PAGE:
Court Ruling Would Allow Plaintiffs' Lawyers to Supersize Their Damages in Case Against McDonald's
U.S. District Judge James Donato recently ruled that McDonald’s Corporation could be held liable in a class action lawsuit against five family owned McDonald’s franchises in California — a move that has plaintiffs’ lawyers seeing the gold in the golden arches.
The franchisees were sued in 2014 over wage and hour violations for allegedly incorrectly calculating overtime and not reimbursing employees for washing their uniforms. The five restaurant owners settled the lawsuit for $700,000. McDonald’s Corporation, however, also was listed as a defendant on the suit, and plaintiffs’ lawyers want to increase their payout by holding the corporation liable for the violations.
The meat of this case is whether or not a franchisor can be held responsible for the labor practices of a franchisee. The lawyers for McDonald’s Corporation argued that the corporation has no authority over the daily labor practices of the franchisees. Further, according to the California Supreme Court’s ruling in Patterson v. Domino’s Pizza, a franchisor is not liable for the employment practices of the franchisee, unless the franchisor has some direct and immediate control over those practices — such as firing, hiring, or supervising the employees.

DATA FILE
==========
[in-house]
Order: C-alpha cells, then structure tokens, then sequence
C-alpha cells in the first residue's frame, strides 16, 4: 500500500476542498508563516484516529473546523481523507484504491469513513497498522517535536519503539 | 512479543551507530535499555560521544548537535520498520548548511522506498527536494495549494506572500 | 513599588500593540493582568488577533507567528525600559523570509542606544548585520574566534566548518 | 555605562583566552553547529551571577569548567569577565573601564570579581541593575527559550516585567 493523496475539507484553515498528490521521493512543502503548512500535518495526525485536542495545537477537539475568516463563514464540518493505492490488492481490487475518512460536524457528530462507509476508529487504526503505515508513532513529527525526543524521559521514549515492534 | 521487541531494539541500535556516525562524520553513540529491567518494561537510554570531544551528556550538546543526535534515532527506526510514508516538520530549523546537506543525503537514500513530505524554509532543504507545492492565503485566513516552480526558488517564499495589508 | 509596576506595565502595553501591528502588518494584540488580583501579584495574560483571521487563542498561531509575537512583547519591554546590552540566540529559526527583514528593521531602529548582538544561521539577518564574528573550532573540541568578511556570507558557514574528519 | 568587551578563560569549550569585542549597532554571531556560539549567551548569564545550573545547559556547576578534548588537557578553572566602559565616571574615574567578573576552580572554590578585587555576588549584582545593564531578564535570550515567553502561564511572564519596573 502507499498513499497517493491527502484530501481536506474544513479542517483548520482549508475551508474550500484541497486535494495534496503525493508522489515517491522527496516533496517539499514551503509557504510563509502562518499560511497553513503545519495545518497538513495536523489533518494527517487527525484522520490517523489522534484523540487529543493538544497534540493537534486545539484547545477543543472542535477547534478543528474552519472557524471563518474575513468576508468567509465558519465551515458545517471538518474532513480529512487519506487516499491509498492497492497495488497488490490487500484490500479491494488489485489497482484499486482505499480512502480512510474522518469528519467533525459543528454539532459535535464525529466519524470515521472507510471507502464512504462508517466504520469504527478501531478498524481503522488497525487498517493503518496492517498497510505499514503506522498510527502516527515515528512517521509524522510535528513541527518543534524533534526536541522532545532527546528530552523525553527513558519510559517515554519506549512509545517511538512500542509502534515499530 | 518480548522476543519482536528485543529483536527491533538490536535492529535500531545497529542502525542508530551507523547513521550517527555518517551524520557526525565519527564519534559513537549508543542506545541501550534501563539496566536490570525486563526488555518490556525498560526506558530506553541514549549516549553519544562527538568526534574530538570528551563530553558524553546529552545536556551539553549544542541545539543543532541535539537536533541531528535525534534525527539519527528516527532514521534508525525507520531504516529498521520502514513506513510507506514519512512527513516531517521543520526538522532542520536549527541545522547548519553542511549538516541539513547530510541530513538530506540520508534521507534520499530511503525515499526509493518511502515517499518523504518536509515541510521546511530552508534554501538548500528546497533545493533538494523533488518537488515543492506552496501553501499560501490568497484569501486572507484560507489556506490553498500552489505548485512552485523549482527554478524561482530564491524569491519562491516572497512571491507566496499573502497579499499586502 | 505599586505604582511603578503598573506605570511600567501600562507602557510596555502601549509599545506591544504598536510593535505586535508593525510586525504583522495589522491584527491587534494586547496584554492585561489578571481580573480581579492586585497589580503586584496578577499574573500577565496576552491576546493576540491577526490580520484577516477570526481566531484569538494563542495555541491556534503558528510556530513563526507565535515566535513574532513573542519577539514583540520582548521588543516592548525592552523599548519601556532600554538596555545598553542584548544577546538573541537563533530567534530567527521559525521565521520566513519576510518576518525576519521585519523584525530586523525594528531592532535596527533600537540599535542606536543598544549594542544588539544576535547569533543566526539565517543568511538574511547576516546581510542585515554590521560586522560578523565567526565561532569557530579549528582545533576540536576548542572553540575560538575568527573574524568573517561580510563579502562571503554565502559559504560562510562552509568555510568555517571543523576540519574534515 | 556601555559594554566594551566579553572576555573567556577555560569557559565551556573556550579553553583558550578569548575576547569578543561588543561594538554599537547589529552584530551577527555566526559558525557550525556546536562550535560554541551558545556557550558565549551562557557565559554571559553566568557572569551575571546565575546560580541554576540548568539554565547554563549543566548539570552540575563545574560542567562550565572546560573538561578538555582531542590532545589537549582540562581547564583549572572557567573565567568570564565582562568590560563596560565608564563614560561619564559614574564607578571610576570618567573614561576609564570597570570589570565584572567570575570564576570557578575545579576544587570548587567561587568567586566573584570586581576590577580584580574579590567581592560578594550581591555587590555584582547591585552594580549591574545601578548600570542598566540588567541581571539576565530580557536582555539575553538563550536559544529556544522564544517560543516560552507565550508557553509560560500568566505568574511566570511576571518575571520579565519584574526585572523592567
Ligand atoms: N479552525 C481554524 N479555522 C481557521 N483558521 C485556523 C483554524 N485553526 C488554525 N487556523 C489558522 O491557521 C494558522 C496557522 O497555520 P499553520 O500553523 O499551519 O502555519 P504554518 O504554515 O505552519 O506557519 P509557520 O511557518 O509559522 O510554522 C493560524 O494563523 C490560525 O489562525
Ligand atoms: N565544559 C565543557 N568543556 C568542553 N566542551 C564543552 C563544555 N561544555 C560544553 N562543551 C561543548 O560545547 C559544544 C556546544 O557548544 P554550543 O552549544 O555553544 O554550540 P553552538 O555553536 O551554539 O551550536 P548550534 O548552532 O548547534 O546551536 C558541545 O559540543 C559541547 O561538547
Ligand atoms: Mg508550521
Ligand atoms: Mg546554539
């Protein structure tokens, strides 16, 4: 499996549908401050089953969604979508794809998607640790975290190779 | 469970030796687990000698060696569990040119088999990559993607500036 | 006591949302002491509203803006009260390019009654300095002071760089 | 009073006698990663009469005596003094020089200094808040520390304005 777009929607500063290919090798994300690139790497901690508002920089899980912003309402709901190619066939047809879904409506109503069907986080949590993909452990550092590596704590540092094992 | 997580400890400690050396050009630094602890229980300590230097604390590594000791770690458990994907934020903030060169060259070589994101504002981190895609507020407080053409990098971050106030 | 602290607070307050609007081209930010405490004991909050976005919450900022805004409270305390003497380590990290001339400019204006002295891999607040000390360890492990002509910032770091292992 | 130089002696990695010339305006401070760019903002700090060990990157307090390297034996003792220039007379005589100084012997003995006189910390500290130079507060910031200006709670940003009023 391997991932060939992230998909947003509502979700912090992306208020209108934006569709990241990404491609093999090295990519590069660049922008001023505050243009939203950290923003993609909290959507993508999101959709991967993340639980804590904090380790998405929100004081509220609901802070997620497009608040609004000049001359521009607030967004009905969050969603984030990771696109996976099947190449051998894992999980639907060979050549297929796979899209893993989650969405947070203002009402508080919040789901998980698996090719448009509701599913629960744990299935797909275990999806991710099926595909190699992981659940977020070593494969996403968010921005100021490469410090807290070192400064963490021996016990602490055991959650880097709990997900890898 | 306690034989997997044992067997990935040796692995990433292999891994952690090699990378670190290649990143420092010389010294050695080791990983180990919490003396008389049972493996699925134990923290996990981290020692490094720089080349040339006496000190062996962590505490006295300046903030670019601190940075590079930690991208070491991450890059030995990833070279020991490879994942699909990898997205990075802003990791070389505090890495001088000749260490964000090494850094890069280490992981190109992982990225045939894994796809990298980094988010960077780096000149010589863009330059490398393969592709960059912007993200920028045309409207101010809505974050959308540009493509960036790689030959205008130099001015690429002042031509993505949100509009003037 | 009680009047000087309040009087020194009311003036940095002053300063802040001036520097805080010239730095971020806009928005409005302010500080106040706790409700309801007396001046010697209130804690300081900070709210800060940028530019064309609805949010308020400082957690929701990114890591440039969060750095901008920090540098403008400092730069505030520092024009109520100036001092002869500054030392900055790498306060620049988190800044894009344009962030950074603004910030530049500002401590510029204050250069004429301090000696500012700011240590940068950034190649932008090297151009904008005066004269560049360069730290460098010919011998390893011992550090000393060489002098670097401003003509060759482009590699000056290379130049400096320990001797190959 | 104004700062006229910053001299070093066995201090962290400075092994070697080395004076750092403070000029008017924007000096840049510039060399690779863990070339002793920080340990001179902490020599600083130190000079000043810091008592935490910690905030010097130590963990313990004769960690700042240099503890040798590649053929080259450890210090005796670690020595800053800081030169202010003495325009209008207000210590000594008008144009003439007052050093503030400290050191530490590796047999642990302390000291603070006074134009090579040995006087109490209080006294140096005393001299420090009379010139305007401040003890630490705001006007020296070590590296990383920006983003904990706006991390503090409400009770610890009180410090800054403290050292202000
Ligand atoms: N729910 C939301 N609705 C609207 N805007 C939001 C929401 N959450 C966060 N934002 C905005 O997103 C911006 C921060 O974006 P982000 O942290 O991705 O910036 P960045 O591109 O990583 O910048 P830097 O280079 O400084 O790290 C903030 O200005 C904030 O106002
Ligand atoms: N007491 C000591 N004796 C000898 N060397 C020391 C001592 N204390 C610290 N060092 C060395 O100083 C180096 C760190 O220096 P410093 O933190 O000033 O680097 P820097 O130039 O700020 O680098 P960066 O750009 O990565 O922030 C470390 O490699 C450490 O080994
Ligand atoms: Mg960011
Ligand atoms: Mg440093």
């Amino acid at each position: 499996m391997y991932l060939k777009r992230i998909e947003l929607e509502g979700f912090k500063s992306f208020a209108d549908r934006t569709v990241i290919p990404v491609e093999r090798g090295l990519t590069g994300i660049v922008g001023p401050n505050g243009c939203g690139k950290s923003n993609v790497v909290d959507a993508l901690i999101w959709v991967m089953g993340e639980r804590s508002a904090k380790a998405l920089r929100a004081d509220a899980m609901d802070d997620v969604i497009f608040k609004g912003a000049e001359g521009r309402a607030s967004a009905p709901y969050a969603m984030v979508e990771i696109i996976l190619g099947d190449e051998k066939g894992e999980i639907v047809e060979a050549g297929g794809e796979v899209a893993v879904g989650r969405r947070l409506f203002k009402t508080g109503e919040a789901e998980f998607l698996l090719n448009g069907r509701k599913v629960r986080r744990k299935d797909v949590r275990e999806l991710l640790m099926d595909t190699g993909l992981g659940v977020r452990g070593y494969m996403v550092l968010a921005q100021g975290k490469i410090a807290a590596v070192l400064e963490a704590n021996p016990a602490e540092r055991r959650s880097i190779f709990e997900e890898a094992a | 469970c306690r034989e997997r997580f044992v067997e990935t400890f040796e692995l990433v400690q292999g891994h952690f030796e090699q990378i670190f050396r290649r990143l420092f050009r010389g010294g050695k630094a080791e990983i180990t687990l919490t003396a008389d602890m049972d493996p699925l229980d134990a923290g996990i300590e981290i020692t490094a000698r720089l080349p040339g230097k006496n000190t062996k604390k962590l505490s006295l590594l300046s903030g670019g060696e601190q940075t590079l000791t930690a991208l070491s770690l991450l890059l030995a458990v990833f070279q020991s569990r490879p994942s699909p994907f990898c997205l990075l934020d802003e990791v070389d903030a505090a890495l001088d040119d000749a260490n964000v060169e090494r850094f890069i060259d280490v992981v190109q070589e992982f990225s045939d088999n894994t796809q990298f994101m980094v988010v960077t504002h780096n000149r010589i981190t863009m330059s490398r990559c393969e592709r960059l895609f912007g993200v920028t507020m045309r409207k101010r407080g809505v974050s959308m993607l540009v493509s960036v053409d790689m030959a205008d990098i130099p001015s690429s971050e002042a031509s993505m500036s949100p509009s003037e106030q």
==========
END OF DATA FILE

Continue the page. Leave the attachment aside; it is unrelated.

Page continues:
Judge Donato ruled that these franchisees could be considered “ostensible agents” of the corporation. In other words, they were acting on behalf of the corporation. If the employees believe this, ruled the judge, then McDonald’s Corporation could be held liable.
This “ostensible agent” argument could be the catch-all for plaintiffs’ lawyers. By adding the corporation as a defendant, the attorneys can increase the amount they can get in an award judgment. Franchisors could be dragged into any suit, big or small, with their franchisees over operations that they have no control over.
The whole principle of opening up your own franchise is to run the business yourself. The judge’s ruling in this case could lead to crippling litigation costs for businesses that currently allow franchisees to remain independent. The entire business practice would be threatened.
In this case, the charges were settled by the employer — the five restaurants — so pursuing the corporation as the sole defendant is about supersizing the payout the plaintiffs’ lawyers will get from the case, not justice.